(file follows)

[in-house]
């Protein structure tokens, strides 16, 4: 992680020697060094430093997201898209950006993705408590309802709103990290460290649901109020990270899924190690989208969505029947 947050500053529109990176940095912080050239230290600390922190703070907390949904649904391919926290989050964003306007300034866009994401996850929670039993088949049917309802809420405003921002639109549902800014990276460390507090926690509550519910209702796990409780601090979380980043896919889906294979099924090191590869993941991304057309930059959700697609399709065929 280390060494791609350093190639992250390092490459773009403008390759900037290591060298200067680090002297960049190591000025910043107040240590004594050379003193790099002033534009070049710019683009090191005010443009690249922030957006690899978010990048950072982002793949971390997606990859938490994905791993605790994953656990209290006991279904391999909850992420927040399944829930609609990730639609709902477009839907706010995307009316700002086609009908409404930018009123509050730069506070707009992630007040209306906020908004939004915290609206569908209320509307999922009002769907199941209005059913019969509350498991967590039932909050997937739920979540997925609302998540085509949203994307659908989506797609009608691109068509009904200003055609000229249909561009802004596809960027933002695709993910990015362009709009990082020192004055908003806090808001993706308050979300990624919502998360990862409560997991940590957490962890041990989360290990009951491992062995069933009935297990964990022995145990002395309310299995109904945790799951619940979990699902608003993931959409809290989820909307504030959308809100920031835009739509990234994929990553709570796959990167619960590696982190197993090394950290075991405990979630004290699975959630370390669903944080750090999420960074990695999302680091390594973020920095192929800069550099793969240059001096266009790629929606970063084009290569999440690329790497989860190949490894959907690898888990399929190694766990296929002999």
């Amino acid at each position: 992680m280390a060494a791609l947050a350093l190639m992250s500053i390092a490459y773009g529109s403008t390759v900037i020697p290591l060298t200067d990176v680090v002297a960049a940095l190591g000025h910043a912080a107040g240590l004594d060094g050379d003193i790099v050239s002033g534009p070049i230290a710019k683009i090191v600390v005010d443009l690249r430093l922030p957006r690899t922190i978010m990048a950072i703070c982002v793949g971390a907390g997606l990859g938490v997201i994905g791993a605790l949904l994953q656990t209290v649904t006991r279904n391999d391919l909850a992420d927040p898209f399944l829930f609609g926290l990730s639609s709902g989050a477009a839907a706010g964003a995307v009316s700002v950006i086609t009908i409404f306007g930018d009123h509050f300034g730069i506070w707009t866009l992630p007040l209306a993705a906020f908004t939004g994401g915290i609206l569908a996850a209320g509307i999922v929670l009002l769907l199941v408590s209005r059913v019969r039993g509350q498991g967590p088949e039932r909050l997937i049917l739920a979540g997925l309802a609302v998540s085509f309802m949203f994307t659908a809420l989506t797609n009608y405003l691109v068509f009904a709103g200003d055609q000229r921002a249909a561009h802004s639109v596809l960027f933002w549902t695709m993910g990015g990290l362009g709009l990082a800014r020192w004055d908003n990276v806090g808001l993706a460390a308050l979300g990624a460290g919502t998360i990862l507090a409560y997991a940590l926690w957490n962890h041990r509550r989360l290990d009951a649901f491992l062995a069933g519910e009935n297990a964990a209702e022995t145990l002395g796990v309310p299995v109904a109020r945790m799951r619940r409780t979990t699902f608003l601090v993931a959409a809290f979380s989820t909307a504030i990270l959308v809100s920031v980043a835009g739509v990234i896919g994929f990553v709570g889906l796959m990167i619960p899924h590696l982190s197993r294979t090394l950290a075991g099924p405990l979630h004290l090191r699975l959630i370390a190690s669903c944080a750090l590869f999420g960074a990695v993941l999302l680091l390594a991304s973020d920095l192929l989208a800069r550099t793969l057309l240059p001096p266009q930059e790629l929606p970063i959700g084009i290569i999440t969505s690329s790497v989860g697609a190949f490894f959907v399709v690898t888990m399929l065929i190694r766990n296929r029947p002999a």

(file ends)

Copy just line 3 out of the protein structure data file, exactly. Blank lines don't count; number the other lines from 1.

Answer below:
């Amino acid at each position: 992680m280390a060494a791609l947050a350093l190639m992250s500053i390092a490459y773009g529109s403008t390759v900037i020697p290591l060298t200067d990176v680090v002297a960049a940095l190591g000025h910043a912080a107040g240590l004594d060094g050379d003193i790099v050239s002033g534009p070049i230290a710019k683009i090191v600390v005010d443009l690249r430093l922030p957006r690899t922190i978010m990048a950072i703070c982002v793949g971390a907390g997606l990859g938490v997201i994905g791993a605790l949904l994953q656990t209290v649904t006991r279904n391999d391919l909850a992420d927040p898209f399944l829930f609609g926290l990730s639609s709902g989050a477009a839907a706010g964003a995307v009316s700002v950006i086609t009908i409404f306007g930018d009123h509050f300034g730069i506070w707009t866009l992630p007040l209306a993705a906020f908004t939004g994401g915290i609206l569908a996850a209320g509307i999922v929670l009002l769907l199941v408590s209005r059913v019969r039993g509350q498991g967590p088949e039932r909050l997937i049917l739920a979540g997925l309802a609302v998540s085509f309802m949203f994307t659908a809420l989506t797609n009608y405003l691109v068509f009904a709103g200003d055609q000229r921002a249909a561009h802004s639109v596809l960027f933002w549902t695709m993910g990015g990290l362009g709009l990082a800014r020192w004055d908003n990276v806090g808001l993706a460390a308050l979300g990624a460290g919502t998360i990862l507090a409560y997991a940590l926690w957490n962890h041990r509550r989360l290990d009951a649901f491992l062995a069933g519910e009935n297990a964990a209702e022995t145990l002395g796990v309310p299995v109904a109020r945790m799951r619940r409780t979990t699902f608003l601090v993931a959409a809290f979380s989820t909307a504030i990270l959308v809100s920031v980043a835009g739509v990234i896919g994929f990553v709570g889906l796959m990167i619960p899924h590696l982190s197993r294979t090394l950290a075991g099924p405990l979630h004290l090191r699975l959630i370390a190690s669903c944080a750090l590869f999420g960074a990695v993941l999302l680091l390594a991304s973020d920095l192929l989208a800069r550099t793969l057309l240059p001096p266009q930059e790629l929606p970063i959700g084009i290569i999440t969505s690329s790497v989860g697609a190949f490894f959907v399709v690898t888990m399929l065929i190694r766990n296929r029947p002999a």